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Durant gives US men's hoop team needed jolt in Rio Games

RIO DE JANEIRO (AP) " The words, scrawled in marker on the tops of his sneakers, remind Kevin Durant why he started playing basketball in the first place.

Even in the Olympics, it's just a game.

On his left sneaker, Durant scribbled, "Have Fun." On the right one, "Smile."

"I forgot to write it last night," Durant said grinning on Thursday.

That's about the only thing he didn't do. Durant scored 27 points with seven rebounds and six assists in a quarterfinal blowout of Argentina. He also executed a two-crossover, Euro-step, one-legged fadeaway in the lane, a sequence of intricate basketball moves that might make an Olympic gymnast envious.

With the U.S. team needing a lift, something to shake it from this South American slumber and re-direct the angst aimed at the 2016 collection of NBA All-Stars after three lackluster victories, Durant delivered.

"This is the stage he thrives on," said U.S. point guard Kyrie Irving. "You can count on KD being KD in the biggest moments, which we have all come to respect and kind of rely on."

Durant's performance against Argentina pushed the U.S. a step closer to its third straight gold medal and set up a semifinal showdown on Friday with Spain, the two-time defending silver medalist hoping a third time is championship charmed against the Americans.

After deferring to his teammates and taking just 10 shots in the previous two games, Durant was in attack mode from the outset against the Argentines, who jumped out to a 19-9 lead before the U.S. erupted on a 27-2 run and into Rio's semis with a 105-78 win.

This was the Durant everyone had been waiting for, the one who shot the U.S. to a 2010 world championship in Turkey, scored 30 in the gold-medal game in 2012 and has reached double digits in all 14 Olympic games he's played.

Durant had not been himself earlier in the tournament, and maybe it's not a coincidence that the U.S. team had not played up to expectations " as unrealistic as that sometimes seem " while squirming through pool play undefeated.

But when the stakes got higher, Durant again raised his game and perhaps motivated his teammates. He's averaging 18.5 points and shooting 66 percent (18 of 27) on 3-pointers.

"I don't think I inspired them just because I scored points," he said following practice at the Flamengo Club, a short drive from scenic Leblon Beach. "I just think my energy, my aggressiveness and just being excited to play, I think that rubbed off on everybody and I just try to display that every time I play.

"I got away from that the last couple of games, but I just always try to stay conscious of just smiling out there, having fun. My smile is contagious and my energy and enthusiasm for the game is contagious and I try to spread that to my teammates."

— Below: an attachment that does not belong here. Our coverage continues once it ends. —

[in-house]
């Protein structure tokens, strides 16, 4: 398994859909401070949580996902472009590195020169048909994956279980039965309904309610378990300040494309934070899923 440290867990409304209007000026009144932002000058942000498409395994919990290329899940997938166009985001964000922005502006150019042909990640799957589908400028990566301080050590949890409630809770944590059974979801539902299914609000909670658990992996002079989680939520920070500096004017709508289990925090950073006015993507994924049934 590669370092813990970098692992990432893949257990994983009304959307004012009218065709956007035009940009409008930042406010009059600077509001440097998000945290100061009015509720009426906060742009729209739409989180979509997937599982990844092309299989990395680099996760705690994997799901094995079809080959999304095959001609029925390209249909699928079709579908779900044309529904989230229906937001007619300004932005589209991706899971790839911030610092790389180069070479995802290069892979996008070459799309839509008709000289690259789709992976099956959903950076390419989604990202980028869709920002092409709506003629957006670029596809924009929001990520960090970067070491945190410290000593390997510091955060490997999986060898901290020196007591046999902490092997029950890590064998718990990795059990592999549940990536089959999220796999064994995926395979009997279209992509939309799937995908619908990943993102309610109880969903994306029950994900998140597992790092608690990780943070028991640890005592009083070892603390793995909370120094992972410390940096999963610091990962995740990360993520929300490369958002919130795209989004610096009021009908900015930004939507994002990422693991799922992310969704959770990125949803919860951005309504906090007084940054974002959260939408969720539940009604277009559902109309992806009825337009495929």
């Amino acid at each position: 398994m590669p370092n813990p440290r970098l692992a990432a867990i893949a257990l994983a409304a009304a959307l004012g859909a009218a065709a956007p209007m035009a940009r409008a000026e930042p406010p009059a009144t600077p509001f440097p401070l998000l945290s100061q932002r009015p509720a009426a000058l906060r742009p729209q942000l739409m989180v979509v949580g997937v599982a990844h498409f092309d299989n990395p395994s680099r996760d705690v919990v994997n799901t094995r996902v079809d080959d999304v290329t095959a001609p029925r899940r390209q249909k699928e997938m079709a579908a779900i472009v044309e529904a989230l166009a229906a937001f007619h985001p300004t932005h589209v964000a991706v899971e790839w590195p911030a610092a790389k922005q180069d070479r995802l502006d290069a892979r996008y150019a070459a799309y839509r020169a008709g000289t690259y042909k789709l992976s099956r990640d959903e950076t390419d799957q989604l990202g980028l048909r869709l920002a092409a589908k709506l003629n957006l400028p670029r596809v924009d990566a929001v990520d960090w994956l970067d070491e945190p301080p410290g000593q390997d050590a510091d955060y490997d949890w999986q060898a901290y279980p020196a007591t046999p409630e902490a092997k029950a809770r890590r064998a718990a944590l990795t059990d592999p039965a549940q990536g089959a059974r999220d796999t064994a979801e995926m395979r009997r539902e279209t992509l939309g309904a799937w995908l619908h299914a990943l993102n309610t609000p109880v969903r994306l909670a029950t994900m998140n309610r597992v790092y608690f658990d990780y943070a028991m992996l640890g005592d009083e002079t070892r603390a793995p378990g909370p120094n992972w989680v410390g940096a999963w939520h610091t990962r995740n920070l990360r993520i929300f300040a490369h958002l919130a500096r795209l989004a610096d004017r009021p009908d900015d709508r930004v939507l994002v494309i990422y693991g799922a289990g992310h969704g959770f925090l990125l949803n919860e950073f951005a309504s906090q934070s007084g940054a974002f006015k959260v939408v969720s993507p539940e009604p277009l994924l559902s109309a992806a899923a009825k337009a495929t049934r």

That smile disappeared for a short time earlier this summer.

Durant's decision to leave Oklahoma City as a free agent and sign with Golden State, forming a super team with Stephen Curry and U.S teammates Draymond Green and Klay Thompson, brought criticism and questions about him for the first time in his career.

Durant was branded a quitter, unable to win a championship without help. He was called soft, overrated, insecure and worse. The noise was deafening, and Durant found the only way to drown it was to ignore it.

"It took me some time to get used to everything on the outside of a game, whether it was media or fans and their points of view," he said. "What I had to learn over the last few years was just to relax, don't care if I missed a shot or if I turned the ball over or if I don't box out and someone scores on me. I can't worry about that stuff and that just keeps me calm in those moments."

When the U.S. team convened for training camp in Las Vegas, center DeAndre Jordan offered Durant some advice.

"I told him, 'You gotta worry about you,'" said Jordan, who had his own free agency fiasco in 2015. "'You can't worry about what other people say. They don't have to play in that city or play for that team. It's ultimately what's best for Kevin.' And once I told him that, he kind of relaxed a little bit. I'm happy for him."

Durant seems at ease, finally at peace with his decision. He's enjoyed his time with Thompson and Green, and believes their Olympic chemistry will carry over once they're with Curry.

For now, though, Durant is focused solely on this team, which is taking its cues from a player who once he steps onto the floor morphs from laid-back to into an offensive juggernaut.

"When he's attacking, it sends a lightning bolt through the team," Jordan said.

The Americans were looking for direction, and Durant is showing them the way.

Smiling every step.

This story has been automatically published from the Associated Press wire which uses US spellings

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